“Erotica and Pornography put in same basket,” says Author Amrita Narayanan

On the second day of Sahitya Aaj Tak 2019, eminent erotica writers in India, Amrita Narayanan and Madhuri Banerjee discussed about the misconceptions and differences between erotica and pornography.

Amrita Narayanan and Madhuri Banerjee at Sahitya Aajtak 2019 by India Today Group in Delhi.

On November 2, 2019 the second day of Sahitya Aaj Tak, the renowned Indian erotica writers, Amrita Narayanan and Madhuri Banerjee discussed about their books during the session, Writing Erotica in India, being held in Delhi. Amrita Narayanan, who is a clinical psychologist by profession and a writer by passion has authored books such as Parrots of Desire and A Pleasant Kind of Heavy, besides researching the history of erotica in India, while Madhur Banerjee, billed as Carrie Bradshaw of the country has authored acclaimed book, Losing My Virginity and Other Dumb Ideas, in addition to Screen Writing Hate Story 2.

Throwing light on the other literature material that deserves to be as acclaimed as Kamasutra, Amrita Narayanan cited Tamil Sangam and added: “These books convey the feelings of the people involved. While Kamasutra doesn’t involve any emotions and it is all about the steps, but Tamil Sangam talk about the feelings and the emotions of the people involved.”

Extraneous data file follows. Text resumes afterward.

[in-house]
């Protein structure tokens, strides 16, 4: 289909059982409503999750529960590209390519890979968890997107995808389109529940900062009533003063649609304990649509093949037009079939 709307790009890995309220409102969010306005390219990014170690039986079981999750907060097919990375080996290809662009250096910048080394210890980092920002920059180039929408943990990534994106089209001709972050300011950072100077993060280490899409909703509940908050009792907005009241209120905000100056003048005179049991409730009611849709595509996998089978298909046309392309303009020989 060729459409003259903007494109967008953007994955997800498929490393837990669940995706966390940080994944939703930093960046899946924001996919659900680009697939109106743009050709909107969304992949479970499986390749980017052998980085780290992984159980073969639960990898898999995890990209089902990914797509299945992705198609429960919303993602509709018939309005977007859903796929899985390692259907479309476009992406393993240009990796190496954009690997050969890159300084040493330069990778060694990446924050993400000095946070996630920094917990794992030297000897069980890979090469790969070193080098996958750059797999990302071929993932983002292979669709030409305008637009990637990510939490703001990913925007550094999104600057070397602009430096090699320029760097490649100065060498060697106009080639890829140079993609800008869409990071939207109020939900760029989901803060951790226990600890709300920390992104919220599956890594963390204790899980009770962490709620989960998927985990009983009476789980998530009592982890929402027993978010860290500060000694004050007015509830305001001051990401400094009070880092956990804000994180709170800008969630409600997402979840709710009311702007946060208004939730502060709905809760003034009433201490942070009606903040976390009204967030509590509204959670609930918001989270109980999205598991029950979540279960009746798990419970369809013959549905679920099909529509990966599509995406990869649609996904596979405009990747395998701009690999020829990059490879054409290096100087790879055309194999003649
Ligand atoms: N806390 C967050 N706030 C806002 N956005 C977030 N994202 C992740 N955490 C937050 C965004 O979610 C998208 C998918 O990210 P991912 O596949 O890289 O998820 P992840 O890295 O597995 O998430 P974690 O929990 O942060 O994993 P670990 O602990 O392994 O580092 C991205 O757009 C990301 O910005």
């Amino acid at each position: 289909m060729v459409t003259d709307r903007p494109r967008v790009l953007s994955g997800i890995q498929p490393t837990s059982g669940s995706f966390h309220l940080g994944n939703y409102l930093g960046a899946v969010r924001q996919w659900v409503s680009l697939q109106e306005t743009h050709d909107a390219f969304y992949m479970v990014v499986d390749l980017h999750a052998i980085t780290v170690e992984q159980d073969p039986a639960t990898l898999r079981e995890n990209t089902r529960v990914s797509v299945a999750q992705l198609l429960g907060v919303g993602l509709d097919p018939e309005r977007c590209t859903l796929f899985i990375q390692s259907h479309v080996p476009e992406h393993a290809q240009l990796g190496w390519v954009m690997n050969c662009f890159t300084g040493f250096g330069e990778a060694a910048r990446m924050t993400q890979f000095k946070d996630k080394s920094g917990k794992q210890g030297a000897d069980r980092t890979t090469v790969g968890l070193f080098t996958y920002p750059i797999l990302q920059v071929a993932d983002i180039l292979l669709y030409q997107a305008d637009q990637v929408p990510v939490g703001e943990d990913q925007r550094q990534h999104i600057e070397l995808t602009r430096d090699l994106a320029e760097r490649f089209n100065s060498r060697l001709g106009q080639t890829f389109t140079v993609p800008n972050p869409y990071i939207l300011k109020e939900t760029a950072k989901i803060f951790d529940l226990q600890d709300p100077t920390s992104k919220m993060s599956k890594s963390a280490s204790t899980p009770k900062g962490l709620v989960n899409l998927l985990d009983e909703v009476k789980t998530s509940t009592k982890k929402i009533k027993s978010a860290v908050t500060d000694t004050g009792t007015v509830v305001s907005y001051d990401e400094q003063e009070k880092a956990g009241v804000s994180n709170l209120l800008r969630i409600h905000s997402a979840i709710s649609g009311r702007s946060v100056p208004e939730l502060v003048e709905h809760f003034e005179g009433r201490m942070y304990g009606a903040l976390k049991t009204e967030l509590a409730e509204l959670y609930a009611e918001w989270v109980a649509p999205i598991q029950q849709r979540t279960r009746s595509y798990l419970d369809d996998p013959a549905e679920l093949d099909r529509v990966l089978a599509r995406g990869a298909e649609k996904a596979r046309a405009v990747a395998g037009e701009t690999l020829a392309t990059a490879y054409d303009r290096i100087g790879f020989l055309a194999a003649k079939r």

To the question, why she writes erotica, Madhuri Banerjee has this to say: “I talk about relationships, my first book was about a woman who was a virgin and decided that the only way to be accepted by the society was to lose her virginity. She said that people don’t talk about sexuality in India. My book came out in 2010, and all I wanted to do with the book was to create a dialogue about sexuality, but no one spoke about it. It is never about sexuality or writing erotica, for me, it has always been about relationship.”

Amrita Narayanan’s take for the same question was this: “The modern Indian readers need companionship on their erotic journey. Desires are something that we are very alone in. Conservatism is something that makes us feel things are against us, but books make you feel like there is something for you. Books can open you up to your own feeling. That is why I started writing.”

Misconceptions

While elaborating on the misconceptions about erotica and pornography, Amrita Narayanan said: “The main thing is that erotica and pornography are put in the same category, erotica is subjective, you care about people, about their feelings. Pornography is only about the person watching it. It keeps you in your shell, erotica is a long lens which gives a greater perspective.” She further explained that in erotica, the word eros is a combination of lust and affection. “If you are driven more towards lust, what you come out with is, Pornography but if you are driven more towards the affection, you get erotica.”